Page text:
A Fork in the road

Isn't it strange how life can suddenly approach a time for decision-making that makes you feel like your world is about to change forever? I have reached such a moment. Although my life experience has already had huge events causing some evolution of my conscious thought as well as self-discovery, I have at least for the last 19 years, found myself surrounded by familiarity. This weekend everything is about to change.

I have been driving the same car for the last 8 years. I know it's just a material possession but it's come to be part of my identity, and my reality. Over the next three days I will be wishing my old friend a fond farewell as I leave her with a friend to sell when I leave my old city behind. I have been living in the same place (not house but city) for the last 2 decades and now it's finally time to go. It's a strange feeling to see all of the faces of my friends and acquaintances and not know if I'll ever see them again. Of course in reality, everyday of our lives is like this, as we never know when we'll leave this world and our human body behind. Still, just the same, it's weird to know that so much that I perceive as normality will soon fade into the past.

To my favorite local restaurants: goodbye. The dentist and mechanic that I learned to trust after dealing with others who didn't feel competent, the place where I buy my groceries: goodbye. Goodbye to all my friends at work (though I will stay in contact on-line), martial arts class, university. I've always lived in the same city as my mother. Well, it's time to leave the nest. At thirty years of age I actually left home over a decade ago, but now I'm leaving my home town and soon will be leaving my home country for an extended period of time.

Life is a journey. My path has connected me with a partner who lives far away and now after over a year of long-distance relationship we will have some time to live together. I'm going to go and visit my genetic father and grandmother in America soon after I move (my graduation present), then a couple of months after I return to my new home my girlfriend and I are going to live in Japan for a year where I will teach English. I've applied for a job that is looking like a real chance, but if I don't get it, there are a lot more on the Internet. As my girlfriend is Chinese, we will then go on to live in China for around half a year. While with my father we are to go on a vacation to Costa Rica in Central America. Sounds pretty good when I write it all down but it's been hard to organize. I'm also feeling affected by impending losses already.

I guess once I get on the plane to leave the feeling of a fresh new beginning will take over. Last weekend as I sat on top of a local mountain making the final decision to sign the marriage papers so that my girlfriend will be able to come with me to Japan and then eventually back to Australia, I saw an eagle riding high on the currents of the sky. It looked beautiful and powerful as the bird seemingly (I know it must have taken a massive a mount of effort and practice) made effortless circles coasting through the low-lying clouds. What freedom this animal must feel! It didn't look as though it was searching for prey or going anywhere in particular; it was more of a "joy flight'. It made me wonder if my own decision was also the first step towards spreading my own wings towards a life of freedom. My opposing negative side (it's always there) questioned if my decision would be the cause of death for any future chances of freedom.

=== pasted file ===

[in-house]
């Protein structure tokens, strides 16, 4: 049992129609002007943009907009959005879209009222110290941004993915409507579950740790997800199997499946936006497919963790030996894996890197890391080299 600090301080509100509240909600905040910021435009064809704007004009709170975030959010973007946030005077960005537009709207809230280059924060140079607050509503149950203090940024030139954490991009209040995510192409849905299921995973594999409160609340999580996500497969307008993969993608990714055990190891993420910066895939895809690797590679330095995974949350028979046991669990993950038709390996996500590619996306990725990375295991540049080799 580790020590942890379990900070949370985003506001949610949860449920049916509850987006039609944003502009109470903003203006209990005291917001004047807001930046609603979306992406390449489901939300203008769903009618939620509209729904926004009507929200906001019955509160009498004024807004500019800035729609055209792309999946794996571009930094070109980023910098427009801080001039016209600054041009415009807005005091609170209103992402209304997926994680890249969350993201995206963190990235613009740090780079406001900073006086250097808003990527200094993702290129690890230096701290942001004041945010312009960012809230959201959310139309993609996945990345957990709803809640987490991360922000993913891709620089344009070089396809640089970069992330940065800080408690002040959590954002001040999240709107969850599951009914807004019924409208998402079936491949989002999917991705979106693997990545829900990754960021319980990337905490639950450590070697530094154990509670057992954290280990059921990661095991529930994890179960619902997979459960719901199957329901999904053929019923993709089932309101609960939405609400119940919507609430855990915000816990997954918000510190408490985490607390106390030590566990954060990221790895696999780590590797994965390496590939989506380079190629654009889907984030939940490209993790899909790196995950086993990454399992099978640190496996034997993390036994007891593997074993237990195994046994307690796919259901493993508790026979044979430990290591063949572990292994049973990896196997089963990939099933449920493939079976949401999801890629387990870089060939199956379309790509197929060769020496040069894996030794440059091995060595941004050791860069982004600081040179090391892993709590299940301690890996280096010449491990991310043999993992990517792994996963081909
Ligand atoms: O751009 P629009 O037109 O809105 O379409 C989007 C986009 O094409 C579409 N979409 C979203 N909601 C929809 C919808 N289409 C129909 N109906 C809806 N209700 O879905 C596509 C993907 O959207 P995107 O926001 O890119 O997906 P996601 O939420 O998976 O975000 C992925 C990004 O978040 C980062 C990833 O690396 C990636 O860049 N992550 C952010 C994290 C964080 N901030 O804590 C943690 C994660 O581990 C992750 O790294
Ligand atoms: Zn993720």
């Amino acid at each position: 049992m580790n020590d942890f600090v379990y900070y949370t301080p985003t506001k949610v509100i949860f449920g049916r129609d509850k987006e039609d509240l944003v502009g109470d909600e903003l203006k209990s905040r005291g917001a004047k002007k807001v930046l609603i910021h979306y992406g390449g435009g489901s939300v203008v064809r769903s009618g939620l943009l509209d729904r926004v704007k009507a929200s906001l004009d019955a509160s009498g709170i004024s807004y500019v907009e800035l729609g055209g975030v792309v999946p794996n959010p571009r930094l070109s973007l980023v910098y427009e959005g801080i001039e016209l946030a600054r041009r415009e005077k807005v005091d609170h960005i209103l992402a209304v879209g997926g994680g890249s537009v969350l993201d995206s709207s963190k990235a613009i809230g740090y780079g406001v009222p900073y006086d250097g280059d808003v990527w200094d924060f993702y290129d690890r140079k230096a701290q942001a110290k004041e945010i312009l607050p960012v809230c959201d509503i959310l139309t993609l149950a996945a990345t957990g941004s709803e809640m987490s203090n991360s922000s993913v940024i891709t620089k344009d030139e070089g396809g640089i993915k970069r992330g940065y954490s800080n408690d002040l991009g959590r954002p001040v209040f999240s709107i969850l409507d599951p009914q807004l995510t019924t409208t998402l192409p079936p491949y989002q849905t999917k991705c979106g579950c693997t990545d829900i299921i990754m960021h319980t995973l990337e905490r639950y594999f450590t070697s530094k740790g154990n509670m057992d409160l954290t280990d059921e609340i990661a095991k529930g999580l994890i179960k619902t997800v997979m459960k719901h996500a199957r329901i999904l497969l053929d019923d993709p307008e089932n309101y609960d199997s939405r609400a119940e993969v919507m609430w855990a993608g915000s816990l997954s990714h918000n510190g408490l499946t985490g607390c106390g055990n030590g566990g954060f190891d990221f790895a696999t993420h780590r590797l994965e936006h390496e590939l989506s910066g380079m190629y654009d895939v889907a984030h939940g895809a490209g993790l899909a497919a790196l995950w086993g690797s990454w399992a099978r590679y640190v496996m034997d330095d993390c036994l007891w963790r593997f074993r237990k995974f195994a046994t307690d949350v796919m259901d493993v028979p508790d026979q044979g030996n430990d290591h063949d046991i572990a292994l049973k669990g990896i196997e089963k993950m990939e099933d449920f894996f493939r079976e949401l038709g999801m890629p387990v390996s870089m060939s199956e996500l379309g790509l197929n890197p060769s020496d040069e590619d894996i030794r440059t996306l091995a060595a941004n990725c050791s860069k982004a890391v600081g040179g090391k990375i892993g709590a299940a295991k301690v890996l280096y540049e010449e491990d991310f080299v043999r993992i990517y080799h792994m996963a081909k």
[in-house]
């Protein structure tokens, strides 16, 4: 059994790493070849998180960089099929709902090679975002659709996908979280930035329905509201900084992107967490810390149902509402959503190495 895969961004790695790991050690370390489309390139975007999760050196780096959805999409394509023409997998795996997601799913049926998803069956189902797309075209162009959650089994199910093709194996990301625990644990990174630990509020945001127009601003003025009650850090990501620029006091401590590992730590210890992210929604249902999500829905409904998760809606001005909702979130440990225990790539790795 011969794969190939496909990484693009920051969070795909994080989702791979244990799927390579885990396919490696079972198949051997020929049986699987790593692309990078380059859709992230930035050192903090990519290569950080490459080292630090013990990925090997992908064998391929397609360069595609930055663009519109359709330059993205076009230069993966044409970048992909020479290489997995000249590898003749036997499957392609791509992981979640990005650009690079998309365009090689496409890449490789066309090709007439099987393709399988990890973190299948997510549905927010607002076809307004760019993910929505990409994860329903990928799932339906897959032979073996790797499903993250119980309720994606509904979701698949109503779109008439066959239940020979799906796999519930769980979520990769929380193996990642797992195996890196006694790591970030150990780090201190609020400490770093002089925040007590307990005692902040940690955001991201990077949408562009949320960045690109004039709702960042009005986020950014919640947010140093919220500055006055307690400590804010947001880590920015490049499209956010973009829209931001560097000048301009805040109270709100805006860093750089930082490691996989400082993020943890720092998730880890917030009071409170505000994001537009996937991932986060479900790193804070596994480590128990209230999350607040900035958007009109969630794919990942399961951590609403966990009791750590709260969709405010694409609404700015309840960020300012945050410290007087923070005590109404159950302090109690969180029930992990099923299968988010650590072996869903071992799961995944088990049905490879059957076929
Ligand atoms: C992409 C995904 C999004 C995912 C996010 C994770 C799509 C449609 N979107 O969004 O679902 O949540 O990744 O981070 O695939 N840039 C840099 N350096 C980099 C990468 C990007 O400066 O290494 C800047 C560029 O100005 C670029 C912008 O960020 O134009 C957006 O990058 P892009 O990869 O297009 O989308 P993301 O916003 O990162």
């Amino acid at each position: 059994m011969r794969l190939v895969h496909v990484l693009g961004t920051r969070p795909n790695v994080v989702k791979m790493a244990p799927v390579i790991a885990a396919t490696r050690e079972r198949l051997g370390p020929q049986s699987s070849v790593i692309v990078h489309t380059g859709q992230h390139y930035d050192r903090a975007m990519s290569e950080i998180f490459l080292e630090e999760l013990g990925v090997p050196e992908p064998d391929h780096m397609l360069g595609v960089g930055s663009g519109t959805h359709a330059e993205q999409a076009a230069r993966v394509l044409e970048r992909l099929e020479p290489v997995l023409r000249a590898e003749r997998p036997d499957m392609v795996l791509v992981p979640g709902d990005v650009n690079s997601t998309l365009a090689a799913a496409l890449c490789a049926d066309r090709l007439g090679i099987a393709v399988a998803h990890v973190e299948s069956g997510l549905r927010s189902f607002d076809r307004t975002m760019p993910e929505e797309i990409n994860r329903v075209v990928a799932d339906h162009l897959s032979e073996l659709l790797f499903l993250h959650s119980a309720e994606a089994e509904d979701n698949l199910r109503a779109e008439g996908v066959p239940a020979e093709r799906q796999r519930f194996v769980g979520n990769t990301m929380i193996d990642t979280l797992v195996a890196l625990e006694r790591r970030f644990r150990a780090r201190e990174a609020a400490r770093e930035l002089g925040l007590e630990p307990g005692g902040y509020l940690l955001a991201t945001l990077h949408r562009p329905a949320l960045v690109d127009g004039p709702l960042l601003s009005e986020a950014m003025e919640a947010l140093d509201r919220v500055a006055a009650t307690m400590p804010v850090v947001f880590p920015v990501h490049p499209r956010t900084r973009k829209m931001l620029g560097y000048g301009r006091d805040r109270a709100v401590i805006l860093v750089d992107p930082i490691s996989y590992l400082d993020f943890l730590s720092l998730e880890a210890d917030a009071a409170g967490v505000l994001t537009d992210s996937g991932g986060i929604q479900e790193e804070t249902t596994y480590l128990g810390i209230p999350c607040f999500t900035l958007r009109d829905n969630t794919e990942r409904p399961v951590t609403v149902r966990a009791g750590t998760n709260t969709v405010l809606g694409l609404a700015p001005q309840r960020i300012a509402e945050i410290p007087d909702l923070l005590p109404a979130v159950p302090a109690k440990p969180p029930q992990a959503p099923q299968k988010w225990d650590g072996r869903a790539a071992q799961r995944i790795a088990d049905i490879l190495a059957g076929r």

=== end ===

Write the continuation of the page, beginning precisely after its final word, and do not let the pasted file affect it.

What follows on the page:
In life we all reach important moments when it's as though there's a fork in the road ahead of us. We have to make a decision, as stopping will lead to stagnation. It's one way or the other. We try and weigh up the situation and listen to our hearts but sometimes we just don't know what is right for us. I think at these times we just have to make that leap of faith off the edge of the proverbial cliff and have the courage to fail, if that's to be our destiny. If we do succeed that's great, but it's often the failures that we do learn the most from. You mightn't even want to consider them as failures. Maybe they're just learning experiences. We all have to learn certain things while we are here and it's probably true that no matter which road you take, you're personal destiny will lead you to the same challenges, obstacles, and learning situations.

I once saw a movie called "Himalaya' (http://www.imdb.com/title/tt0210727/) where an old Nepalese tribal chief had to choose between two paths that led his group of yaks and people to the other side of the mountains when on their annual salt trading expedition. He chose the path that looked hardest. The feeling I got from his choice was that if you do take the harder path in life, and succeed, the victory will be much more poignant and worthwhile for the traveler. If you fail, you know you didn't take the easy way out. If you took the easier path and survived, you might always wonder what might have happened if you'd been brave enough to go the other way. However, some will always argue that being safe is the best way to be. Limiting risks and the chance for failure will insure you against falling through the gaps and becoming a blood-stained corpse on the rocks below. For those who follow this creed hear my gentle words, "Be careful you don't end up being so safe that you sacrifice the love in your heart. The only rea